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Fans can be directed toward the cast to facilitate drying. Ice can be applied to the casted area, and the casted extremity should be elevated with pillows to prevent swelling. The fingers of the casted extremity should be the same color and temperature as on the other extremity. When assisting with bathing and showering, the mother should be instructed to cover the cast to keep the cast dry.

Rheumatic fever characteristically is first seen 2 to 6 weeks after an untreated or partially treated group A b-hemolytic streptococcal infection of the respiratory tract. Initially on assessment, the nurse determines whether any family member has had a sore throat or unexplained fever within the past few weeks

When the child is receiving chemotherapy, the nurse should avoid taking rectal temperatures. Oral temperatures also are avoided if mouth ulcers are present. Axially temperatures should be done to prevent alterations in skin integrity. Meticulous mouth care should be performed, but the nurse should avoid alcohol-based mouthwash and should use a soft-bristled toothbrush. The nurse should assess the mouth and anus each shift for ulcers, erythema, or breakdown. Bland, nonirritating foods and liquids should be provided to the child. Fresh fruits and vegetables should be avoided because they can harbor organisms. Chemotherapy can cause neutropenia, and the child should be maintained on a low-bacteria diet if the white blood cell count is low.

Impetigo is a bacterial skin infection characterized by blisters that may itch.

If impetigo is caused by B-hemolytic streptococci, the child should be observed for periorbital edema or blood in the urine, which may signal the development of acute glomerulonephritis.

With a fungal infection of the foot, the client should be instructed to wash the feet daily and keep them dry. Nonventilated athletic shoes should be allowed to dry thoroughly between wearing. If socks are needed, the child should wear heavy cotton socks and change the socks at least twice a day. The heavy cotton socks will absorb sweat and keep the feet dry. The child should avoid wearing socks, if possible, and wear sandals as much as possible. Talcum powder or antifungal powder applied twice daily may help keep the feet dry.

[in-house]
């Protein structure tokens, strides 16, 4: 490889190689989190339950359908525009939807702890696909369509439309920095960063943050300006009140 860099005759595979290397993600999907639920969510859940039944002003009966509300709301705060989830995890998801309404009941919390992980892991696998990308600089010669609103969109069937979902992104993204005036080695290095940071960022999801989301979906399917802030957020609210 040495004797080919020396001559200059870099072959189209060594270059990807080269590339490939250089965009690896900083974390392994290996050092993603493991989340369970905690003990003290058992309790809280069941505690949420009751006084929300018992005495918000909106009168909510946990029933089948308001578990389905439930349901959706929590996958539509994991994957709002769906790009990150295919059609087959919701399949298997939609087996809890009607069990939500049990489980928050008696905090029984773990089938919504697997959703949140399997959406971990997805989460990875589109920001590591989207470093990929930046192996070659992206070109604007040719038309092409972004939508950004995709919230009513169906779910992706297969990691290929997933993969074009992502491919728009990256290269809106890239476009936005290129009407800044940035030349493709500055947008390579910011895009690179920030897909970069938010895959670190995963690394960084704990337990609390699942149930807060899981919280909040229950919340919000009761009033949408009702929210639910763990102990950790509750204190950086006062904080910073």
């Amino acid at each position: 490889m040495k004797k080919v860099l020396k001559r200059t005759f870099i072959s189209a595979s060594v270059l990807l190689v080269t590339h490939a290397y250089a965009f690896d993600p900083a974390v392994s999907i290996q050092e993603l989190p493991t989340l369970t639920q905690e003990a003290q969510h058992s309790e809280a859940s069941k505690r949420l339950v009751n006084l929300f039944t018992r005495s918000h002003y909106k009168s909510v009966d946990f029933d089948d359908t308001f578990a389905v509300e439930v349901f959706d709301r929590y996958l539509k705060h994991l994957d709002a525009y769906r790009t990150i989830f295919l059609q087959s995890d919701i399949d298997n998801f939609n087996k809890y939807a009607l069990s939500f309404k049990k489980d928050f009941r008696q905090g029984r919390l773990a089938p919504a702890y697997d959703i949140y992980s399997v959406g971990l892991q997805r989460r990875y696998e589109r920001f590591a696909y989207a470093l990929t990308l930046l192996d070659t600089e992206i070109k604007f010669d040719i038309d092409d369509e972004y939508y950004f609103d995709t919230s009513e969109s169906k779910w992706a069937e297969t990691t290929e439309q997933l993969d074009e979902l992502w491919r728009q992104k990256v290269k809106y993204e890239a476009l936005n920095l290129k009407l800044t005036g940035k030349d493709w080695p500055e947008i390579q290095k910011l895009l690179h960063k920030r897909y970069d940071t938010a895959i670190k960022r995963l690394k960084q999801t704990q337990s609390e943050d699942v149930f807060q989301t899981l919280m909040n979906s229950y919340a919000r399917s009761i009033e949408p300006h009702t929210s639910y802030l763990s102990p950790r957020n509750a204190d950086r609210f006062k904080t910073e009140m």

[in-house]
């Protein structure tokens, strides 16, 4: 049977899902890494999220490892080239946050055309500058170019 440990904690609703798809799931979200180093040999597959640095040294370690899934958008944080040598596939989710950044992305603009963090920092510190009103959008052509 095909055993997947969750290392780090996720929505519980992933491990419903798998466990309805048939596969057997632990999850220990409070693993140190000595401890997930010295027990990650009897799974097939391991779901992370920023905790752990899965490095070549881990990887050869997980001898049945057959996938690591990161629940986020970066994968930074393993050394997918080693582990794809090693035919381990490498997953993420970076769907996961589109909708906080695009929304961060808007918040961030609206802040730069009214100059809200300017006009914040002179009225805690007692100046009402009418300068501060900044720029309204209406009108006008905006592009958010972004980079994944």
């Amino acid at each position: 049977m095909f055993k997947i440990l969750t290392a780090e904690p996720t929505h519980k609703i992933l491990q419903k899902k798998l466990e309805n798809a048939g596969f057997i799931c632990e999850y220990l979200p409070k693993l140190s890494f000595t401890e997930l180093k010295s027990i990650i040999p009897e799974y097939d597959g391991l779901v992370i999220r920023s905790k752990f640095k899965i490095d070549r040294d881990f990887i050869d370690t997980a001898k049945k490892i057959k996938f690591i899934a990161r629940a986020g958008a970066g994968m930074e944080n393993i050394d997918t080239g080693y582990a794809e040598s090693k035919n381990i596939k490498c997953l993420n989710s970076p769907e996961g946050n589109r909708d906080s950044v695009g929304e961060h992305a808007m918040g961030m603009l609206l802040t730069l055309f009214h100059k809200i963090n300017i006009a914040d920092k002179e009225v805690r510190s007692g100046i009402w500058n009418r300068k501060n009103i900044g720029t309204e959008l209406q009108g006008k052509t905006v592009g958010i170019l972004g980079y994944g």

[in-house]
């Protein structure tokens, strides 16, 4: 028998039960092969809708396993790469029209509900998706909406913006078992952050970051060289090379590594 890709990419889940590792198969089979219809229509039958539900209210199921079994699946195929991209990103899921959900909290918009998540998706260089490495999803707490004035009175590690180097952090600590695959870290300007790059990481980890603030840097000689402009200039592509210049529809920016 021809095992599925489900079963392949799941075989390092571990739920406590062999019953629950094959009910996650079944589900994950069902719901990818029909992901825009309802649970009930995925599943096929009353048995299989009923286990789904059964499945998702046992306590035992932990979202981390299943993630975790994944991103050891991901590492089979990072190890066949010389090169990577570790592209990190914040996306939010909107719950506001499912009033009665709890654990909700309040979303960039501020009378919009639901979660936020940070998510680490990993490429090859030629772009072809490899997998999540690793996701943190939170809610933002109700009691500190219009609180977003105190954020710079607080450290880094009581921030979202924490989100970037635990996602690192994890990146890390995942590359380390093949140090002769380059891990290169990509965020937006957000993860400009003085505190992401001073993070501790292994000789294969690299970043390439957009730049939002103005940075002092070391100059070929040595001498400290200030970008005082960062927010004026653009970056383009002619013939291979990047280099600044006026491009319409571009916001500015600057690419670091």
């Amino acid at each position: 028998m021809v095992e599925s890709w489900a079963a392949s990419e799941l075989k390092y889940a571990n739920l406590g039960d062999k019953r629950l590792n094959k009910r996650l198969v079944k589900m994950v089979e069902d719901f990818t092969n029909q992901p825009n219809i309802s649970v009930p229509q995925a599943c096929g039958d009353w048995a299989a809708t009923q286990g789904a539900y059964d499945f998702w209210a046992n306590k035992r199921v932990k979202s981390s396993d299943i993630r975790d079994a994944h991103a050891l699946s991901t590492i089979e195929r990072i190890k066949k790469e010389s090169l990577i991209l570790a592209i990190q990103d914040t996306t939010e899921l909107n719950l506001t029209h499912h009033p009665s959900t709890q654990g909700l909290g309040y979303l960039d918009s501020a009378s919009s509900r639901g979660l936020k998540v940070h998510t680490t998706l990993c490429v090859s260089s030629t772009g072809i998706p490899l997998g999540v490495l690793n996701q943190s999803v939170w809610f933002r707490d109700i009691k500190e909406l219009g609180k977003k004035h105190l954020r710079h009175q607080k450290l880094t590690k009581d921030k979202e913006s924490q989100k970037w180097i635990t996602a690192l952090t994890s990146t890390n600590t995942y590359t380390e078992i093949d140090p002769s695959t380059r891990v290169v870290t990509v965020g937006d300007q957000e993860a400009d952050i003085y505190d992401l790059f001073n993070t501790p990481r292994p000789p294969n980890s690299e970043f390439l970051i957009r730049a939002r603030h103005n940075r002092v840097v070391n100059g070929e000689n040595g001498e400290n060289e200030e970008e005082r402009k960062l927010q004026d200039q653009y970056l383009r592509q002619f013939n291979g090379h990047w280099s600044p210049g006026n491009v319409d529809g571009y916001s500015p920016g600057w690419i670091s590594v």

Antilice sprays are unnecessary and should never be used on a child. Combs and brushes should be boiled or soaked in antilice shampoo or water hotter than 140° F for 15 minutes. Bedding and linens should be washed with hot water and dried on a hot setting. Items that cannot be washed should be dry-cleaned or sealed in plastic bags and placed in a warm place for a period of 3 weeks. Thorough home cleaning is necessary to remove any remaining lice or nits. Parents should vacuum floors, play areas, and furniture to remove any hairs that may carry live nits.

The suctioning procedure for pediatric clients varies from that which is used in adults. Suctioning in infants and children requires the use of a smaller suction catheter and lower suction settings than in the adult. Suction settings for preterm infants is 40 to 60 mm Hg. The settings for an infant or child are 60 to 100 mm Hg.

Applying suctioning when inserting the catheter can cause trauma to tissues and should not be done. Intermittent suctioning is applied when withdrawing the catheter.

Oxaprozin (Daypro) is a nonsteroidal antiinflammatory medication that is used to treat acute and chronic osteoarthritis and rheumatoid arthritis.

Enuresis refers to a condition in which the child is unable to control bladder function, although he or she has reached an age at which control of voiding is expected. Children who have never been dry at night for prolonged periods are said to have primary nocturnal enuresis.

The vastus lateralis muscle is the best choice for intramuscular injections for all age groups and should always be used in children younger than 3 years. The ventrogluteal muscle is safe for children older than 18 months because it is free of major blood vessels and nerves. The dorsogluteal muscle develops with walking, so it should not be used until the child has been walking for at least 1 year. The deltoid muscle is not used in children because the small muscle mass cannot hold large volumes of medication or medications that must be injected deep into the muscle mass.